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God and Country

God and Country

The Christian right these days is fond of proclaiming that here in America there is a War on Christianity. Isn’t it bizarre how the media likes to portray everything as a war – a War on Drugs, a War on Women, a War on Christmas…can we please just have a War on Media Wars? Anyway that aside, the Christian right is fighting back against what they perceive are assaults on their liberty to worship as they choose by left-leaning progressives and the Obama Administration.

Some of these have taken the form of laws meant to allow merchants or businessmen with certain religious principles (which are meant to be Christian – God help a Muslim who wants to run his business by Sharia law) to not be forced to do things against those principles by law. That’s all well and good, at least on paper, but the practice of it is more insidious.

The brouhaha in Indiana over the Religious Freedom Restoration Act on the surface sounds like overreaction; after all, 16 states have laws like it (including my own home state of Florida) and there is a national policy in place as well, signed into law by former President Clinton. However, the way that the RFRA was worded seemed to permit discrimination against LGBT citizens of the Hoosier state. Suddenly there was a ruckus as businesses in Indiana, concerned that they would have trouble attracting LGBT employees, began to complain and threaten to scale back their operations in Indiana as well as outright remove them.

The outcry was so loud and so deafening that governor Mike Pence hurriedly signed into law a revision of the legislation that would prohibit discrimination against LGBT citizens on April 2nd. However, there are similar bills similarly worded being discussed in state legislatures around the country, as well as an onerous bill in California (which to be fair is not going to receive any serious legislative attention) that would require all LGBT citizens to be put to death.

The right has been more successful in pushing through legislation that makes it harder for clinics that offer abortion to be viable. Texas has now fewer than five clinics serving an entire state of millions of women and there are states that are essentially putting restrictions on clinics that make it impossible for them to operate. The religious right is trying – and succeeding – in legislating abortion out of existence. This isn’t because there’s a glaring medical or legal need to do so; it’s because it’s against their religious principles. That brings up the question that our founding fathers wrestled with when framing our constitution; when do the rights of religious practice become more important than the rights of others whose values differ?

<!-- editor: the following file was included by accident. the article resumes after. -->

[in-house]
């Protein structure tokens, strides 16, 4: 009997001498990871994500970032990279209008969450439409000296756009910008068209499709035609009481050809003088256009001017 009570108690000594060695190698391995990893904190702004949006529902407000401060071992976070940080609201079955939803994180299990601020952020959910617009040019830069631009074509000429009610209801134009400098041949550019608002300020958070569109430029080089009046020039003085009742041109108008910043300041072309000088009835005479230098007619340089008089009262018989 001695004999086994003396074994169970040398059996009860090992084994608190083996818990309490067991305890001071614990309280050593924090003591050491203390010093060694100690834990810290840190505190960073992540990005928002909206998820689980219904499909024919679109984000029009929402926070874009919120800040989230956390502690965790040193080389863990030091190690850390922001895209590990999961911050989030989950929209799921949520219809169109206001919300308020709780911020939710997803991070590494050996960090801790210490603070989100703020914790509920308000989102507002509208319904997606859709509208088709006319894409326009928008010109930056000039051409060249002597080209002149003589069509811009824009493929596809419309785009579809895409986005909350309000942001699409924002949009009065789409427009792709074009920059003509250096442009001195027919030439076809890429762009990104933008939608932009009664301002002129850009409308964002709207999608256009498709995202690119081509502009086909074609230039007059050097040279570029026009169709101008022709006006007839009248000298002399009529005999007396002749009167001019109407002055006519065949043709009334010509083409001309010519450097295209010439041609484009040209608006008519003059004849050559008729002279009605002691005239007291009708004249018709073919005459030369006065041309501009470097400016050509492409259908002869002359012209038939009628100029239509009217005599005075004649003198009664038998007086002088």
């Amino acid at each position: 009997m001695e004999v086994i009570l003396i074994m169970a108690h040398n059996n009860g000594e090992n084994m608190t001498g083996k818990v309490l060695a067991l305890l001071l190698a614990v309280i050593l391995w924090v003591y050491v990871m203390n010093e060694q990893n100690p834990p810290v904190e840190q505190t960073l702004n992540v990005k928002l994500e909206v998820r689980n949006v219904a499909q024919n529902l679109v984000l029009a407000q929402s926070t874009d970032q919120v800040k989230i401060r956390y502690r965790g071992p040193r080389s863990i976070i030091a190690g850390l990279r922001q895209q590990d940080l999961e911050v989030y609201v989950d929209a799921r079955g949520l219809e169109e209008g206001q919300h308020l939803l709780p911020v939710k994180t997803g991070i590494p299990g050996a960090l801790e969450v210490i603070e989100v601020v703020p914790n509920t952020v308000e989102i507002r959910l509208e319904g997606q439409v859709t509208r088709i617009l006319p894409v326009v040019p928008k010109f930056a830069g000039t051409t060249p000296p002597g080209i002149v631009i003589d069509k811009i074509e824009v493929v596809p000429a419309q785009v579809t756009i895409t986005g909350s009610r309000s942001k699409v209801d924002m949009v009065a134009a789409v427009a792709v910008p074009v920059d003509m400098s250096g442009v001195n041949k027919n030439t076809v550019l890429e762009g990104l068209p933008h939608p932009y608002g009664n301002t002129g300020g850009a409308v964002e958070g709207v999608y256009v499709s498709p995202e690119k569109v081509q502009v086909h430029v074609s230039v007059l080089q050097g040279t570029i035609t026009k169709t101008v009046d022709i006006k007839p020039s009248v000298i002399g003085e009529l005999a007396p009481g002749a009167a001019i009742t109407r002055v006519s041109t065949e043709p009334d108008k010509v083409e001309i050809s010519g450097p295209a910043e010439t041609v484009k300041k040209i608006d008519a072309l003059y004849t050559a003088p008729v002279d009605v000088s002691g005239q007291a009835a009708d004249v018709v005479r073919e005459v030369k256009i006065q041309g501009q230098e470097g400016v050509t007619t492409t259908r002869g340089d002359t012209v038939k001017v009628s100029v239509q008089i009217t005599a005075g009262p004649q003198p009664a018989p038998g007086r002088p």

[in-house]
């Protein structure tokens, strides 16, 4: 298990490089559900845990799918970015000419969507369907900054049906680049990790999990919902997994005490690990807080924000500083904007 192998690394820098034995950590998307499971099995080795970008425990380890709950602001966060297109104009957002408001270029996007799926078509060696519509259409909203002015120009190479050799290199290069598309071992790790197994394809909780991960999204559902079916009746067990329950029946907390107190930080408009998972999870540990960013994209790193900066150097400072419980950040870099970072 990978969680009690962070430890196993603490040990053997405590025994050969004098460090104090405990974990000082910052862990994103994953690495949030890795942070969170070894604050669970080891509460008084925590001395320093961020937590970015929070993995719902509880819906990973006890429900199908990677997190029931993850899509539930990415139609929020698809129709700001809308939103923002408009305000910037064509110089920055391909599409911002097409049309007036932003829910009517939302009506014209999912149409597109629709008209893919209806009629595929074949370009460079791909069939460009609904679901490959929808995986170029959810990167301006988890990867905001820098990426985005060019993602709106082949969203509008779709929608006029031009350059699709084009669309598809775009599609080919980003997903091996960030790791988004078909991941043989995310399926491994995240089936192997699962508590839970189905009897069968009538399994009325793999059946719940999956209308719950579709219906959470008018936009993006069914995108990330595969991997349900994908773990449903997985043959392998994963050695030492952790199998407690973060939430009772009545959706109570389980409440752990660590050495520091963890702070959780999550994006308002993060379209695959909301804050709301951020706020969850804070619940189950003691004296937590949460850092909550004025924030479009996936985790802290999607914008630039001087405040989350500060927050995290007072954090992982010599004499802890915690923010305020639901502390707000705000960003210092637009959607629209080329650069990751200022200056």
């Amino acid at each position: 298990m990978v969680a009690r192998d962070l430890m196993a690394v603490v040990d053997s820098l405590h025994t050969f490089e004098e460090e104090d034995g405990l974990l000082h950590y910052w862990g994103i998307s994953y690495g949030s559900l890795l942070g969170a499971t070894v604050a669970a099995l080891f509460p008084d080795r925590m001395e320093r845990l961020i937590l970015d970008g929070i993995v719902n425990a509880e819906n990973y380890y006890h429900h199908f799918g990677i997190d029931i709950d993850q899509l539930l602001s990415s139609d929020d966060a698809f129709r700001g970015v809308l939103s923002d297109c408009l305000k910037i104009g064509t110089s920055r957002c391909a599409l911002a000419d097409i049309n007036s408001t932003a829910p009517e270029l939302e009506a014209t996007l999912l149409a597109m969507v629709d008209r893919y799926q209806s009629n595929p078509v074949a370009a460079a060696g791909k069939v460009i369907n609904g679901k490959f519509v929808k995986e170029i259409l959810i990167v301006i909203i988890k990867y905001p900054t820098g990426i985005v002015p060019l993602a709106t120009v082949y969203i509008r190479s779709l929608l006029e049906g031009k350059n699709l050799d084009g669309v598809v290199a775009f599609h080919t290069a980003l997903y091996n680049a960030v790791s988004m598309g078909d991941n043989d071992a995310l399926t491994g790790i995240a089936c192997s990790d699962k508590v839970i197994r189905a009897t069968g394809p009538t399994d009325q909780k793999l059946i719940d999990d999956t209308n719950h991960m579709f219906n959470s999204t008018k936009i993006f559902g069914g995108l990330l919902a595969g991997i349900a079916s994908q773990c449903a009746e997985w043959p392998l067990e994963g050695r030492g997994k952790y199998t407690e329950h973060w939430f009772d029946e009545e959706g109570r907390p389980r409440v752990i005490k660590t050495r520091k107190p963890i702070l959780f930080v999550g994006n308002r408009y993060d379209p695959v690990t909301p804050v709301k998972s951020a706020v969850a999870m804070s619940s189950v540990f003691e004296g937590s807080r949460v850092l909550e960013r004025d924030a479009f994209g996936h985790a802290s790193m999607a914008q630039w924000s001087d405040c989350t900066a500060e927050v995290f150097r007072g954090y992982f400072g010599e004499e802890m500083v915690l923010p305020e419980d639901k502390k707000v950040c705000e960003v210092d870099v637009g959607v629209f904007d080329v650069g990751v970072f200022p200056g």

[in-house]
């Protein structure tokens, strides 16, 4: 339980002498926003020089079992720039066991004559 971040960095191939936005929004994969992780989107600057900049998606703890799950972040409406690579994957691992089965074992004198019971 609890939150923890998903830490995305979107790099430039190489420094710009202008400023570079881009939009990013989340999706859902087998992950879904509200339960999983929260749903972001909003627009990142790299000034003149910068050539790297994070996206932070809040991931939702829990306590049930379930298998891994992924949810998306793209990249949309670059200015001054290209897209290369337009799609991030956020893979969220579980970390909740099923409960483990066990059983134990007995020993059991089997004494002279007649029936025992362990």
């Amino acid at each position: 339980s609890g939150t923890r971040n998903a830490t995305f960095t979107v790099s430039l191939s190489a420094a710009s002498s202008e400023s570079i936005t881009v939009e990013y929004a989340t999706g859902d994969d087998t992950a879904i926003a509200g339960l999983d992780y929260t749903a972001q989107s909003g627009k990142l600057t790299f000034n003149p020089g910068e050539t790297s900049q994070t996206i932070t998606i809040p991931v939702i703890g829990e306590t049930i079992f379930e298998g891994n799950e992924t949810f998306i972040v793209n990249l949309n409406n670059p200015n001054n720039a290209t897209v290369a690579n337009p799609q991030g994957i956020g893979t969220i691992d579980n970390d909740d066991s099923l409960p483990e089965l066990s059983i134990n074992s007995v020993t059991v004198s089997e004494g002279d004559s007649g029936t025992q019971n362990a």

The answer that our founding fathers came up with was “never” and for 200 plus years our government has operated on that principle. However, the religious right now feels it necessary to force their values onto the nation as a whole. My values are that a woman’s body is her own and that decisions regarding whether she should carry a child to term is also her own, that workers have a right to organize and negotiate with the management of businesses on their own behalf and that LGBT citizens are entitled to the same rights and protections as straight people. So why are the values of Mike Pence, Rick Perry, Scott Walker and Rick Scott more important than mine?

Well, because people continue to elect them and to elect state legislatures that believe as they do. But do the people get to trample the rights of others just because they believe it is okay to do so, or because their religion tells them that they should? Our constitution says no. Our founding fathers, many of whom were deists and not evangelical Christians, also said no.

The problem I have with the RFRA and the religious right dictating anti-abortion laws is that it emboldens wackos like the guy in Michigan whose auto repair business now gives discounts to open carriers and refuses service to the LGBT community. I don’t live in the area but I would choose not to take my car into his place of business in any case because not only do I not agree with his views, I’m pretty sure that people who do what he has done cannot be trusted to be competent at their jobs. I have a right to believe that way, after all.

But the guy certainly has a right to believe however he chooses. I would never threaten him with anything other than taking my business elsewhere; he claims he is getting death threats (which I find somewhat unlikely; the LGBT activist community has been notably non-violent) which is extreme. Nobody should die because they believe differently than you; that’s ISIS-like.

However, I do call on him to be consistent. If you’re going to deny service to those who the Bible says you should shun, then you need to deny service to those with tattoos; it’s forbidden in the Bible (Leviticus 19:28). Also, he should deny service to divorcees; forbidden (Malachi 2:16, Matthew 19:6). Those convicted of stealing (Exodus 20:15), or adultery (Exodus 20:14); also forbidden. And I’d check your customers breath for ham; that’s forbidden too (Leviticus 11:7-8). Usury is forbidden (Deuteronomy 23:19-20), so that would exclude most in the financial industry. And actually, those who carry guns should probably not get the discount either; after all, the commandment is “Thou Shalt Not Kill” and what other use is there for a gun other than killing? And if you say “It isn’t for killing, it’s a deterrent” than you should be able to carry a replica of a gun that doesn’t actually fire. After all, it’s a deterrent, right? Not something you’re actually going to use to murder somebody?

The point is that it is unlikely that most people who are Christian believe that a pork-eating tattooed divorced bank manager is someone that should be discriminated against. So if that’s the case, if we don’t accept that everything in the Bible is (no pun intended) gospel, then maybe the LGBT and abortion things shouldn’t be either?

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A Love That Dare Not Speak It’s Name